Recently, a group of South Korean scientists have developed a laser device that will create less pain while inserting an injection into his/her body. Scientists from Seoul National University in South Korea have developed a laser called “Erbium-doped Yttrium Aluminium Garnet”, in short Er:YAG.
The laser is combined with a small adaptor that contains the drug. Besides, there is a chamber that contains water act as a driving fluid. The laser propels the stream of liquid medicine/drugs with the perfect force to enter the skin by creating less pain compared to needles. A flexible membrane separates liquids (drugs and fluids). While injecting medicine/drugs, each laser pulse lasts only 250 millionths of a second. But within this short time, the laser generates a vapor bubble inside the driving fluid. The pressure of that vapor bubble puts elastic strain on the membrane. Due to this elastic strain, drugs are forced to be emerged from a narrow jet via a 150 millionths of a meter (micrometers) miniature nozzle. The jet is a bit larger than the width of a human hair. However, this super slim jet is able to reach the speed of 30m (100ft) per second.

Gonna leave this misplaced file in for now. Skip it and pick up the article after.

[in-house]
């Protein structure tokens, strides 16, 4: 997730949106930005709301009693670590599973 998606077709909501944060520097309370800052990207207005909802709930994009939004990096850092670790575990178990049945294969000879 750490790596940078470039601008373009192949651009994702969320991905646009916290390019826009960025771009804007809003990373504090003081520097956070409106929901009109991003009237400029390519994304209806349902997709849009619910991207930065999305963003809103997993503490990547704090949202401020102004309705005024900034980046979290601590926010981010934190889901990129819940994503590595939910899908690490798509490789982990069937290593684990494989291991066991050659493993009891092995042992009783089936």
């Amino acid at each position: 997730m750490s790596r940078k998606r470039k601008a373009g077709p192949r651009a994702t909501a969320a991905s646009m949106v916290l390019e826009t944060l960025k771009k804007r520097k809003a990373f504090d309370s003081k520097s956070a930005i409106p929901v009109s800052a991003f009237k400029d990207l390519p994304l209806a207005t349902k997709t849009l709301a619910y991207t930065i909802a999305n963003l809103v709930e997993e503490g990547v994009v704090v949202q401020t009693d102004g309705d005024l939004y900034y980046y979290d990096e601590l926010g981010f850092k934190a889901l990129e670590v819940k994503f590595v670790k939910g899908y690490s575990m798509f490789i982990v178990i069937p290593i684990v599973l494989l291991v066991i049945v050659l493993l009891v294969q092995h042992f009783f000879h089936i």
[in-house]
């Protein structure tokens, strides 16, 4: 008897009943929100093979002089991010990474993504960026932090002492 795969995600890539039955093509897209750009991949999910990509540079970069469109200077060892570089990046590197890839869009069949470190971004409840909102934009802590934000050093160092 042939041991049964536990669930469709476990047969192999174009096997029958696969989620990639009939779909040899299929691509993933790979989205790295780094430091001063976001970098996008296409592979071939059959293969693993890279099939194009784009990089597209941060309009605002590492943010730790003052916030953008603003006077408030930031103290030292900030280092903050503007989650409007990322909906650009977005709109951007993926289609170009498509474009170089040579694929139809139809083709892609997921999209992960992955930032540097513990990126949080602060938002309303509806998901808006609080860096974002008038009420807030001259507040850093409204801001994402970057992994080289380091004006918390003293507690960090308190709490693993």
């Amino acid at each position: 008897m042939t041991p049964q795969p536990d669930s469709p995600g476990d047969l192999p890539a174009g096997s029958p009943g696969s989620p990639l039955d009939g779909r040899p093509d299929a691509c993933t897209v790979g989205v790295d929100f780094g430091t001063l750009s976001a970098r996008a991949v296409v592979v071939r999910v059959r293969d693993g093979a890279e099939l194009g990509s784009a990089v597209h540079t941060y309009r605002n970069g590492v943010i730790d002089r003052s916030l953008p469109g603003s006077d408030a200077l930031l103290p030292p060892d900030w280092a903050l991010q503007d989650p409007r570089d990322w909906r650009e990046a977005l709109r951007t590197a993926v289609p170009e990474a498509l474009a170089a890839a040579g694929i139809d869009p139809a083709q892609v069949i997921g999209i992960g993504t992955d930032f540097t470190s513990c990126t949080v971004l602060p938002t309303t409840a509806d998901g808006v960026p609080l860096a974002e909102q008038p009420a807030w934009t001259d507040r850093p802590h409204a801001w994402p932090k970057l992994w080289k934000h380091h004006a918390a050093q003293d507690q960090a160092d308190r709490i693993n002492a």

Professor Jack Yoh of Seoul National University said, “The impacting jet pressure is higher than the skin tensile strength and thus causes the jet to smoothly penetrate into the targeted depth underneath the skin, without any splashback of the drug. The laser-driven microjet injector can precisely control dose and the depth of drug penetration underneath the skin.”
The scientists have tested the laser on guinea pigs. While the drugs had been injected few millimeters beneath the skin, the laser didn’t damage any tissue. Already this laser injection is being used in clinics. But the fact is, its very difficult to to control the jet strength and drug dose. However, Yoh is now working with a company to produce low-cost replaceable injectors for clinical use.
Undoubtedly, this is a great achievement for the South Korean scientists. People who are afraid of injecting syringe into their body would raise no objection, if all the clinics adopt this laser injection. To know more details about the laser injection, head over to Optical Society’s journal Optics Letters, where the scientists have described the entire process.